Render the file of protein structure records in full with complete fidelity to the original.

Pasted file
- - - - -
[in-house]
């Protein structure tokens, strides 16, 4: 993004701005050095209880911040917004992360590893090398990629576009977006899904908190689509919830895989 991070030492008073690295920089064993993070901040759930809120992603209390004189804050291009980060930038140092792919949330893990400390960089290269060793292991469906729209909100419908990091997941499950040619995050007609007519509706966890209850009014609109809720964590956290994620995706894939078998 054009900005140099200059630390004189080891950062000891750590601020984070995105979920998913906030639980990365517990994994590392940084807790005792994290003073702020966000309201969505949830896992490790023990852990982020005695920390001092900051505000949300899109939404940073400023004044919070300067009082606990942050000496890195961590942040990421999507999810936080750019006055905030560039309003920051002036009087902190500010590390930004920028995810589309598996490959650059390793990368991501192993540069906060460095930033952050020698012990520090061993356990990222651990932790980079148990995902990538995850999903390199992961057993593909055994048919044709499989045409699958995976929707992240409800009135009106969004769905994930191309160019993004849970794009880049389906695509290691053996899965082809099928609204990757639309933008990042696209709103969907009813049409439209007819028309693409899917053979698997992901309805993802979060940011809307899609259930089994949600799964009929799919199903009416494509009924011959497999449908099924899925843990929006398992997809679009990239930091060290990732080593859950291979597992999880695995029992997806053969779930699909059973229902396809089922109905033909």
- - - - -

[in-house]
């Protein structure tokens, strides 16, 4: 993004701005050095209880911040917004992360590893090398990629576009977006899904908190689509919830895989 991070030492008073690295920089064993993070901040759930809120992603209390004189804050291009980060930038140092792919949330893990400390960089290269060793292991469906729209909100419908990091997941499950040619995050007609007519509706966890209850009014609109809720964590956290994620995706894939078998 054009900005140099200059630390004189080891950062000891750590601020984070995105979920998913906030639980990365517990994994590392940084807790005792994290003073702020966000309201969505949830896992490790023990852990982020005695920390001092900051505000949300899109939404940073400023004044919070300067009082606990942050000496890195961590942040990421999507999810936080750019006055905030560039309003920051002036009087902190500010590390930004920028995810589309598996490959650059390793990368991501192993540069906060460095930033952050020698012990520090061993356990990222651990932790980079148990995902990538995850999903390199992961057993593909055994048919044709499989045409699958995976929707992240409800009135009106969004769905994930191309160019993004849970794009880049389906695509290691053996899965082809099928609204990757639309933008990042696209709103969907009813049409439209007819028309693409899917053979698997992901309805993802979060940011809307899609259930089994949600799964009929799919199903009416494509009924011959497999449908099924899925843990929006398992997809679009990239930091060290990732080593859950291979597992999880695995029992997806053969779930699909059973229902396809089922109905033909």